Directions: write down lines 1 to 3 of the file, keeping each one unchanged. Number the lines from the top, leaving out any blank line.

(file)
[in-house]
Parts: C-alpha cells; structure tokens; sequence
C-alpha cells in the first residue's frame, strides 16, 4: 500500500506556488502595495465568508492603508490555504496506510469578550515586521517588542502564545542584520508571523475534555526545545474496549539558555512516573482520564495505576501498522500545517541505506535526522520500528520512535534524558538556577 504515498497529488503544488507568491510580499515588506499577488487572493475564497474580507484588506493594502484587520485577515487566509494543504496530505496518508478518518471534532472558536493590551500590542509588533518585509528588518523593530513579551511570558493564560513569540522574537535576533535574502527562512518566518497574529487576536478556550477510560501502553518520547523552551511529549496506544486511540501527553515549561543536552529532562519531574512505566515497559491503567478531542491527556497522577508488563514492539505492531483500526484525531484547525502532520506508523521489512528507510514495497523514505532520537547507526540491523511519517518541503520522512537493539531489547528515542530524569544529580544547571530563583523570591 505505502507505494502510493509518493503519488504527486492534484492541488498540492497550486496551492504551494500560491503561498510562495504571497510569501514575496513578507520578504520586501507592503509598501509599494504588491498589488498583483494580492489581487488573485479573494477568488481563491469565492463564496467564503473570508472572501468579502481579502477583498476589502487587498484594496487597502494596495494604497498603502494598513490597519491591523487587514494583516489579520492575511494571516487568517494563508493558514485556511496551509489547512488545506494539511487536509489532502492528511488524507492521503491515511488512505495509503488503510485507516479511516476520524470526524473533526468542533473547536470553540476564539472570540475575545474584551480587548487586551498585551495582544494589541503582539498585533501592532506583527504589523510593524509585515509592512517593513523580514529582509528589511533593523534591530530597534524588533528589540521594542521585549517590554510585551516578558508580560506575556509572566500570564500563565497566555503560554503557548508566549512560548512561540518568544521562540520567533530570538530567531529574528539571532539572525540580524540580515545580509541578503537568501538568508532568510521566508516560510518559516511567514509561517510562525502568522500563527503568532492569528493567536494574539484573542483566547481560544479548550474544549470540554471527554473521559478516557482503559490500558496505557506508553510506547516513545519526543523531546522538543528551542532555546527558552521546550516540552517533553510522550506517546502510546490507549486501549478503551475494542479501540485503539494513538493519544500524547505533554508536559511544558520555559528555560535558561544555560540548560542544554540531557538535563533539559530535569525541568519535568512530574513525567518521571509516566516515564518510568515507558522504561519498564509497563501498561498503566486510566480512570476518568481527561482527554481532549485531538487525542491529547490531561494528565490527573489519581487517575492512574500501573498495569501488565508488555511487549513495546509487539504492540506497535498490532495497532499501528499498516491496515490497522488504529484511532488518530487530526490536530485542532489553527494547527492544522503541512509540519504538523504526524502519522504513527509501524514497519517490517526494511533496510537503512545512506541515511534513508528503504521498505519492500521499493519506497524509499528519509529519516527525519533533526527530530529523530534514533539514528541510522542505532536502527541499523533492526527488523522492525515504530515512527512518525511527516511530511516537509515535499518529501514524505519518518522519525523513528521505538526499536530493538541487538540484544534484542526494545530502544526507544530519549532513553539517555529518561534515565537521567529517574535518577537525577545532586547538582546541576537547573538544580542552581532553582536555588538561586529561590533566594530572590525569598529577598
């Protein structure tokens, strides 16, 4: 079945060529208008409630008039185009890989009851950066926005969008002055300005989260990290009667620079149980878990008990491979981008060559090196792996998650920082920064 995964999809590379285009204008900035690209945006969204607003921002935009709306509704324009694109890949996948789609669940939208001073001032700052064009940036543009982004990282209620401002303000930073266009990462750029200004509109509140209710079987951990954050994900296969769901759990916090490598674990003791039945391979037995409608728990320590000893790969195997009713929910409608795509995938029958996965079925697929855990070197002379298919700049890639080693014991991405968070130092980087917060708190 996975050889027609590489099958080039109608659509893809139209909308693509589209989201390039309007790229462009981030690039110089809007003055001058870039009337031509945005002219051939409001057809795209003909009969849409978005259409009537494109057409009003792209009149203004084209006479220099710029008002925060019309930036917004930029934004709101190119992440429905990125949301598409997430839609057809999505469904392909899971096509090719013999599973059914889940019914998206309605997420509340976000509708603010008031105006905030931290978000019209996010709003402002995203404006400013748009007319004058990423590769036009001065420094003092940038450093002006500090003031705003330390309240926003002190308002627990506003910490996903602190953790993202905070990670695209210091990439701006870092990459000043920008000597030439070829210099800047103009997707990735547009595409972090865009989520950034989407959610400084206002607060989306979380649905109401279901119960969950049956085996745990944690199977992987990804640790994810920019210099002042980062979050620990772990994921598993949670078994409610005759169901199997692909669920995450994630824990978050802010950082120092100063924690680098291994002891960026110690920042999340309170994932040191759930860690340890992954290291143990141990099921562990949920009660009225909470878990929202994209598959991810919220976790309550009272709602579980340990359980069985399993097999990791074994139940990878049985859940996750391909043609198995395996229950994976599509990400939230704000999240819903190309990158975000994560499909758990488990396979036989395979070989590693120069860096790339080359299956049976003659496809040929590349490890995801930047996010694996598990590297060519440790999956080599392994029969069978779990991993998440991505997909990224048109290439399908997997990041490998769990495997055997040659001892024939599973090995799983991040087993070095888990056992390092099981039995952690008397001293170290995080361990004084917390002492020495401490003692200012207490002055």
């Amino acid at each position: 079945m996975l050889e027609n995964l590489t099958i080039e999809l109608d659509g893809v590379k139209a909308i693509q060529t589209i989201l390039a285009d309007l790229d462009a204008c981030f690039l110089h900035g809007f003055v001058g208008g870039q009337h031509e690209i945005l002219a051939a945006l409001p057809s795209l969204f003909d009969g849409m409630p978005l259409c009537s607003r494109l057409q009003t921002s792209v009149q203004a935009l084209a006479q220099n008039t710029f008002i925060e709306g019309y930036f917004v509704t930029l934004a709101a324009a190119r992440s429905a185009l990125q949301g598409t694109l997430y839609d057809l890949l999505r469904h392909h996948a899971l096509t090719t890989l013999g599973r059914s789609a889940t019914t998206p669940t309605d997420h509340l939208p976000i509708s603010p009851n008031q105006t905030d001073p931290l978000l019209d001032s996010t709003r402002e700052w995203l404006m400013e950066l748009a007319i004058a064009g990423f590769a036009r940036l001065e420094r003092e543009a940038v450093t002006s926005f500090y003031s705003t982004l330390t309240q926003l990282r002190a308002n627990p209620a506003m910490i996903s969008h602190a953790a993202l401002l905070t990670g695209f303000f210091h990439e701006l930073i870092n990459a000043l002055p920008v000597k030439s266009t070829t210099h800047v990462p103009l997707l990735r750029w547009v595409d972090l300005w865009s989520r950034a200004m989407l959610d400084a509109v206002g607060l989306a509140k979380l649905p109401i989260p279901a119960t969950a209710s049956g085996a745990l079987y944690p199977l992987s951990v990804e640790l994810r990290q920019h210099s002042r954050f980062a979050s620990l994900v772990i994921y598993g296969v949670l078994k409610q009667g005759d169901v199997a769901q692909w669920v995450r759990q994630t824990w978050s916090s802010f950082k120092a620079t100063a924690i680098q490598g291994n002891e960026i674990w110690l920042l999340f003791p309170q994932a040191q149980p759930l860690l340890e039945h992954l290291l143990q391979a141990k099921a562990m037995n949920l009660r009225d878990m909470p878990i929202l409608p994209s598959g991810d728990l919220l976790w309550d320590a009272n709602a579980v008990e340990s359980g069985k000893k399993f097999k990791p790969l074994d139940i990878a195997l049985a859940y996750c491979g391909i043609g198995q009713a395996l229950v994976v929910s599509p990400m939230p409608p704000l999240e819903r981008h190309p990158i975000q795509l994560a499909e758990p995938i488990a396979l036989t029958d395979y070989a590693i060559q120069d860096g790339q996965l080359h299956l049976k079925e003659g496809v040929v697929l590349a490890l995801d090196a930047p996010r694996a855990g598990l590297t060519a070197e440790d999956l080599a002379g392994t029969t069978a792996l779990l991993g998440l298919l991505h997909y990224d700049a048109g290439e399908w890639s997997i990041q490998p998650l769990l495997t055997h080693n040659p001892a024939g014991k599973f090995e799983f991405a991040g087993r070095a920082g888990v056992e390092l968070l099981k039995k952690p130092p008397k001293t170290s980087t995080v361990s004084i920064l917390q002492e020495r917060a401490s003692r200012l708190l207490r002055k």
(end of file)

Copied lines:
[in-house]
Parts: C-alpha cells; structure tokens; sequence
C-alpha cells in the first residue's frame, strides 16, 4: 500500500506556488502595495465568508492603508490555504496506510469578550515586521517588542502564545542584520508571523475534555526545545474496549539558555512516573482520564495505576501498522500545517541505506535526522520500528520512535534524558538556577 504515498497529488503544488507568491510580499515588506499577488487572493475564497474580507484588506493594502484587520485577515487566509494543504496530505496518508478518518471534532472558536493590551500590542509588533518585509528588518523593530513579551511570558493564560513569540522574537535576533535574502527562512518566518497574529487576536478556550477510560501502553518520547523552551511529549496506544486511540501527553515549561543536552529532562519531574512505566515497559491503567478531542491527556497522577508488563514492539505492531483500526484525531484547525502532520506508523521489512528507510514495497523514505532520537547507526540491523511519517518541503520522512537493539531489547528515542530524569544529580544547571530563583523570591 505505502507505494502510493509518493503519488504527486492534484492541488498540492497550486496551492504551494500560491503561498510562495504571497510569501514575496513578507520578504520586501507592503509598501509599494504588491498589488498583483494580492489581487488573485479573494477568488481563491469565492463564496467564503473570508472572501468579502481579502477583498476589502487587498484594496487597502494596495494604497498603502494598513490597519491591523487587514494583516489579520492575511494571516487568517494563508493558514485556511496551509489547512488545506494539511487536509489532502492528511488524507492521503491515511488512505495509503488503510485507516479511516476520524470526524473533526468542533473547536470553540476564539472570540475575545474584551480587548487586551498585551495582544494589541503582539498585533501592532506583527504589523510593524509585515509592512517593513523580514529582509528589511533593523534591530530597534524588533528589540521594542521585549517590554510585551516578558508580560506575556509572566500570564500563565497566555503560554503557548508566549512560548512561540518568544521562540520567533530570538530567531529574528539571532539572525540580524540580515545580509541578503537568501538568508532568510521566508516560510518559516511567514509561517510562525502568522500563527503568532492569528493567536494574539484573542483566547481560544479548550474544549470540554471527554473521559478516557482503559490500558496505557506508553510506547516513545519526543523531546522538543528551542532555546527558552521546550516540552517533553510522550506517546502510546490507549486501549478503551475494542479501540485503539494513538493519544500524547505533554508536559511544558520555559528555560535558561544555560540548560542544554540531557538535563533539559530535569525541568519535568512530574513525567518521571509516566516515564518510568515507558522504561519498564509497563501498561498503566486510566480512570476518568481527561482527554481532549485531538487525542491529547490531561494528565490527573489519581487517575492512574500501573498495569501488565508488555511487549513495546509487539504492540506497535498490532495497532499501528499498516491496515490497522488504529484511532488518530487530526490536530485542532489553527494547527492544522503541512509540519504538523504526524502519522504513527509501524514497519517490517526494511533496510537503512545512506541515511534513508528503504521498505519492500521499493519506497524509499528519509529519516527525519533533526527530530529523530534514533539514528541510522542505532536502527541499523533492526527488523522492525515504530515512527512518525511527516511530511516537509515535499518529501514524505519518518522519525523513528521505538526499536530493538541487538540484544534484542526494545530502544526507544530519549532513553539517555529518561534515565537521567529517574535518577537525577545532586547538582546541576537547573538544580542552581532553582536555588538561586529561590533566594530572590525569598529577598